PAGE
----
See these posts and others retrieved by query link http://hcrenewal.blogspot.com/search/label/meaningful%20use:
Meaningful Use Final Rule: Have the Administration and ONC Put the Cart Before the Horse on Health IT?
Meaningfully Experimental Protocols and Interfaces to Nowhere? Nagging Questions On Healthcare IT Remain
Science or Politics? The New England Journal and "The 'Meaningful Use' Regulation for Electronic Health Records"
"Meaningful Use" not so meaningul: Multiple medical specialty societies now go on record about hazards of EHR misdirection, mismanagement and sloppy hospital computing
In these posts and others I expressed significant skepticism about the 'Meaningful Use' scheme.
But what did I know? Our betters in government and academia knew far better how to seriously annoy physicians, make more burdensome (and hence more dangerous) the already onerous task of EHR use, and waste the tax money we hard-working Americans pay to an increasingly bloated bureaucracy that acts as if money grows on trees (the U.S. debt has doubled in recent years to almost $19 billion, see http://www.usdebtclock.org/).
From the horse's mouth (or perhaps the animal's other end) at https://www.healthit.gov/providers-professionals/meaningful-use-definition-objectives:
Meaningful Use DefinedMeaningful use is using certified electronic health record (EHR) technology to:
- Improve quality, safety, efficiency, and reduce health disparities
- Engage patients and family
- Improve care coordination, and population and public health
- Maintain privacy and security of patient health information
I note that none of this was backed by science at the time of its formulation.
The end result of the MU experiment is this:
CMS’s Slavitt: End of meaningful use imminent in 2016
Internal Medicine News
January 12, 2016
Meaningful use is on its way out.
Andy Slavitt, acting administrator of the Centers for Medicare & Medicaid Services, told investors attending the annual J.P. Morgan Healthcare Conference that CMS is pulling back from the health care IT incentive program in the coming months.
“The meaningful use program as it has existed will now be effectively over and replaced with something better,” Mr. Slavitt said. Without providing full details, he said that March 25 would be an important date as concerns the rollout of the new health IT initiatives.
The waste of resources and time, and the alienation of physicians by this grand(-ly foolish) experiment is significant:
“We have to get the hearts and minds of physicians back. I think we’ve lost them,” Mr. Slavitt said.
No foolin'. Ya think?
This was predictable by anyone with half a brain about healthcare information technology reality. (It's a real loss that hyper-enthusiast health IT geniuses responsible can't be fired and banned from the domain of healthcare - for life.)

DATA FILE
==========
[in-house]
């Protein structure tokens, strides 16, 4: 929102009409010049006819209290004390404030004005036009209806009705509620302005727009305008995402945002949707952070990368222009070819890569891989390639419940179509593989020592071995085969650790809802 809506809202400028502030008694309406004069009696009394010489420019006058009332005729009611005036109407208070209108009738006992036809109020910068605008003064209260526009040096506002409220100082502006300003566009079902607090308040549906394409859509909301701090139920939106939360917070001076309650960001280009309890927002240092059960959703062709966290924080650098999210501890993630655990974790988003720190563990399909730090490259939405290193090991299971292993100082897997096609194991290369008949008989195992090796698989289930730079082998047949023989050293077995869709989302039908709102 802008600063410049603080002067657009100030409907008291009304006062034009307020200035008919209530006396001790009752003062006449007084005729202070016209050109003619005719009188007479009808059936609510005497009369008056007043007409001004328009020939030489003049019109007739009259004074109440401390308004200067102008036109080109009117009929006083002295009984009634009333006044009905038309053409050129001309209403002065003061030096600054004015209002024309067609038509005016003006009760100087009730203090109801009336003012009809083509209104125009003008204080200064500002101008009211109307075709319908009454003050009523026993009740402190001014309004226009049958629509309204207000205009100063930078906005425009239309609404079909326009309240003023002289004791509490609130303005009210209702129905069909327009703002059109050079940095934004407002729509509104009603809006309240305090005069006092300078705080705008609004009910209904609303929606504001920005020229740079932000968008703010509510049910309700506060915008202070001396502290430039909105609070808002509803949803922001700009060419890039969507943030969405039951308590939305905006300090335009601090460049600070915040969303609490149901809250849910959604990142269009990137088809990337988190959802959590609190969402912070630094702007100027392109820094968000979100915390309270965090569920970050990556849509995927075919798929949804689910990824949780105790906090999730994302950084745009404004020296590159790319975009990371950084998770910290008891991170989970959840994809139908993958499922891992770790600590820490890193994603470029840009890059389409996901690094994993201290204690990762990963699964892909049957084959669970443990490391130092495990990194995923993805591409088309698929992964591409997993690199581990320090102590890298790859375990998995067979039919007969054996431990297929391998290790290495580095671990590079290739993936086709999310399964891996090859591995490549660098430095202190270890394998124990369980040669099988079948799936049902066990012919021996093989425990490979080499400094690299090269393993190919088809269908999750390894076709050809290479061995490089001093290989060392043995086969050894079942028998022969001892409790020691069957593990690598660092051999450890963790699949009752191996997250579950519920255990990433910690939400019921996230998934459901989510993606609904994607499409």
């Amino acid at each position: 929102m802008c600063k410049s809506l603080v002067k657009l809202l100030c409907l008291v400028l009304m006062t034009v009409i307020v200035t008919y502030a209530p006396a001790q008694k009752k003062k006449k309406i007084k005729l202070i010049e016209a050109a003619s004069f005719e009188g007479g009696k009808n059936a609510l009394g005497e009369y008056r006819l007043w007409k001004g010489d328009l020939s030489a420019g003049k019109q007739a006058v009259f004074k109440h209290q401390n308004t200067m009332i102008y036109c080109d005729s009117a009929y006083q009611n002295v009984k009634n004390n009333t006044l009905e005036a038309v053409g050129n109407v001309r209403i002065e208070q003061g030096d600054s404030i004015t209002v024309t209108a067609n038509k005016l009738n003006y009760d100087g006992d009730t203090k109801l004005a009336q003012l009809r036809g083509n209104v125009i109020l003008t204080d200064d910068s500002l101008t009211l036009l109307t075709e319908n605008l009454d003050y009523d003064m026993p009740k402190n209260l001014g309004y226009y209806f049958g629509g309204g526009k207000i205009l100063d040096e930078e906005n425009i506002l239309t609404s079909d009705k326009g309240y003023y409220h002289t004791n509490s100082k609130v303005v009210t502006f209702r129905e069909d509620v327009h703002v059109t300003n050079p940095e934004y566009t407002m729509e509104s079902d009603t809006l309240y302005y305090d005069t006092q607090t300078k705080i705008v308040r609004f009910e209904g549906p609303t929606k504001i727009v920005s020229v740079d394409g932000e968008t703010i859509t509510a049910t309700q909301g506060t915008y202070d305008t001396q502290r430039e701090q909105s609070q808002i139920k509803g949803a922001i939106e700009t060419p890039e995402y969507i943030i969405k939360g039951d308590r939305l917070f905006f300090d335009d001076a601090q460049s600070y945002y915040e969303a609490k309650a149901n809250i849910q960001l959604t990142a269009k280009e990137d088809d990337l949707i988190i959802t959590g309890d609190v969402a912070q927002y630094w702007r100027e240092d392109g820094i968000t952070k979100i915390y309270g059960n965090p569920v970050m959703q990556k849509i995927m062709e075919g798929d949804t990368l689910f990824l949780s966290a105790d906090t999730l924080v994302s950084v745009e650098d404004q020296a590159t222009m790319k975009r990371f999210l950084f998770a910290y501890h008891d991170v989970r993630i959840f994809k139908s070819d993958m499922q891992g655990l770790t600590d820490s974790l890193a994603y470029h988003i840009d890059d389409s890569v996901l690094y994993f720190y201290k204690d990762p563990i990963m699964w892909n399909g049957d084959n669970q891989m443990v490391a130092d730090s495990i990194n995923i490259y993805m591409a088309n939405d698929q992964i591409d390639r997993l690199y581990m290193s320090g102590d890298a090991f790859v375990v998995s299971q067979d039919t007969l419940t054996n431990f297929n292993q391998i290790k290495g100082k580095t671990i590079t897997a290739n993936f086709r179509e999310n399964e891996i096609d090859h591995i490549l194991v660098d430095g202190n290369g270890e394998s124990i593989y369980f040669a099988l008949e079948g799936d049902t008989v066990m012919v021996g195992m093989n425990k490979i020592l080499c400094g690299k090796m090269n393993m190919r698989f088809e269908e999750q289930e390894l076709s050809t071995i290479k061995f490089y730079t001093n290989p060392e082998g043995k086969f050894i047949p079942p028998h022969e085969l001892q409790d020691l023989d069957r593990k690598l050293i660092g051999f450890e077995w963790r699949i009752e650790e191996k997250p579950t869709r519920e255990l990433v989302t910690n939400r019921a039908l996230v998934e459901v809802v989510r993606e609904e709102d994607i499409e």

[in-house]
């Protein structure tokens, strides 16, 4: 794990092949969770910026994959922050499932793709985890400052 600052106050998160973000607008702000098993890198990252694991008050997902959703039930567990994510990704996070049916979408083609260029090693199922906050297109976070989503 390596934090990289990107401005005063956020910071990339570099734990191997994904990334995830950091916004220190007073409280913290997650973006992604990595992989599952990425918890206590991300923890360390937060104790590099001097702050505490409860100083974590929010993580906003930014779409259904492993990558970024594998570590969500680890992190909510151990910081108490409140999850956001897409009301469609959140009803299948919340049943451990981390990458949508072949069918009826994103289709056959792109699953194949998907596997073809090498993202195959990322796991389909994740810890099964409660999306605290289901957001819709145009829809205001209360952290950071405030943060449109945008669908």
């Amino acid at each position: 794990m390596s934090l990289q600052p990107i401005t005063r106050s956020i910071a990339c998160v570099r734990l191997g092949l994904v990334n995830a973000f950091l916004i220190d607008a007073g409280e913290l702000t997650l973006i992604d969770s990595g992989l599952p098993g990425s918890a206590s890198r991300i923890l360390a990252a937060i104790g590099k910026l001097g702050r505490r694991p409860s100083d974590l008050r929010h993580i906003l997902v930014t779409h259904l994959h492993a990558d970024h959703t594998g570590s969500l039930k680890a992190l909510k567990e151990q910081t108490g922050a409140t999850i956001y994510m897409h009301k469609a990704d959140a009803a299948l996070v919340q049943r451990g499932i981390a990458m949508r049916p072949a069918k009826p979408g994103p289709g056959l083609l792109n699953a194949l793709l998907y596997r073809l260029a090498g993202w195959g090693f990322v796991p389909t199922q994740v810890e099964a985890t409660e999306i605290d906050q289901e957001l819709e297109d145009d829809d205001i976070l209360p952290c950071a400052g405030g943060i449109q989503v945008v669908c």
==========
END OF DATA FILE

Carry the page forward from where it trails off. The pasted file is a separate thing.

Perhaps the officials at HHS got their first clue about clinician unhappiness via a long January 2015 letter from about 40 medical societies, including the AMA, American College of Physicians, American College of Surgeons, and numerous others that they did not exactly love these systems and the MU experiment. See my January 28, 2015 post "Meaningful Use not so meaningful: Multiple medical specialty societies now go on record about hazards of EHR misdirection, mismanagement and sloppy hospital computing" at http://hcrenewal.blogspot.com/2015/01/meaningful-use-not-so-meaningul.html and the letter itself at http://mb.cision.com/Public/373/9710840/9053557230dbb768.pdf.
He noted that, when the meaningful use incentive program began, few physicians and practices used electronic health records and concerns were that many would not willingly embrace information technology. Now that “virtually everywhere care is delivered has a computer,” it’s time to make health care technology serve beneficiaries and the physicians who serve them, Mr. Slavitt said.
The revealing nature of this candid statement is breathtaking. He's admitting that 1) many physicians, rightfully reluctant to not "willingly embrace" IT, had the technology imposed upon them by government (due to its "concerns") via penalties for non-adopters and 2) with the systems in the physicians' faces at the cost of hundreds of billions of dollars that could have been better spent on healthcare itself (e.g., for those subject to 'disparities", i.e., the poor), now it's time to make the systems serve patients and physicians.
The cost, however, was too high, Mr. Slavitt said. “As any physician will tell you, physician burden and frustration levels are real. Programs that are designed to improve often distract. Done poorly, measures are divorced from how physicians practice and add to the cynicism that the people who build these programs just don’t get it.”
The 'cynicism' (def: inclination to believe that people are motivated purely by self-interest; skepticism) that the builders of these programs don't "get it?" It's not cynicism. It's a rational conclusion arrived at via empirical observation.
I also recall in the not-so-distant past that physician complaints were dismissed as the complaints of "Luddites." I've heard this at Informatics meetings, at medical meetings, at commercial health IT meetings (e.g., Microsoft's Health Users Group, and at HIMSS), at government meetings (e.g., GS1 healthcare), and others.
It's rewarding to finally have government officials admit those charges were, to be blunt about it, lies or delusions.
Soon, CMS will no longer reward health care providers for using technology, but will instead focus on patient outcomes through the merit-based incentive pay systems created by last year’s Medicare Access and CHIP Reauthorization Act (MACRA) legislation.